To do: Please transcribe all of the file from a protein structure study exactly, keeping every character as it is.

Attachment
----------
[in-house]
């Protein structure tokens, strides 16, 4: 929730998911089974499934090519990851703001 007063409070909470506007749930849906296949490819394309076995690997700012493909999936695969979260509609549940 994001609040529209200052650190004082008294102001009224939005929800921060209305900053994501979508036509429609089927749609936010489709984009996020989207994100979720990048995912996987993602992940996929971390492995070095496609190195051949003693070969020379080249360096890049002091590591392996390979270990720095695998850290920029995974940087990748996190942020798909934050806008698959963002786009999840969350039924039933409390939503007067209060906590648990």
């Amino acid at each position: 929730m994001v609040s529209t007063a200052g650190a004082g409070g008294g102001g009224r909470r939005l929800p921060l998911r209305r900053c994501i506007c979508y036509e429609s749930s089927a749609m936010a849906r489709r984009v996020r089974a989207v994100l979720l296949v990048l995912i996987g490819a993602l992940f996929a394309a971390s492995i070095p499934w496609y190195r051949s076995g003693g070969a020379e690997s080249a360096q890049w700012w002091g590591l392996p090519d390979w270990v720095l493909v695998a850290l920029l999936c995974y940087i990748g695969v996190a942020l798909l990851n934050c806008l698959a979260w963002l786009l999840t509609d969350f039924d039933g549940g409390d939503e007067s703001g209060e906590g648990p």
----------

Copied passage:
[in-house]
């Protein structure tokens, strides 16, 4: 929730998911089974499934090519990851703001 007063409070909470506007749930849906296949490819394309076995690997700012493909999936695969979260509609549940 994001609040529209200052650190004082008294102001009224939005929800921060209305900053994501979508036509429609089927749609936010489709984009996020989207994100979720990048995912996987993602992940996929971390492995070095496609190195051949003693070969020379080249360096890049002091590591392996390979270990720095695998850290920029995974940087990748996190942020798909934050806008698959963002786009999840969350039924039933409390939503007067209060906590648990």
């Amino acid at each position: 929730m994001v609040s529209t007063a200052g650190a004082g409070g008294g102001g009224r909470r939005l929800p921060l998911r209305r900053c994501i506007c979508y036509e429609s749930s089927a749609m936010a849906r489709r984009v996020r089974a989207v994100l979720l296949v990048l995912i996987g490819a993602l992940f996929a394309a971390s492995i070095p499934w496609y190195r051949s076995g003693g070969a020379e690997s080249a360096q890049w700012w002091g590591l392996p090519d390979w270990v720095l493909v695998a850290l920029l999936c995974y940087i990748g695969v996190a942020l798909l990851n934050c806008l698959a979260w963002l786009l999840t509609d969350f039924d039933g549940g409390d939503e007067s703001g209060e906590g648990p």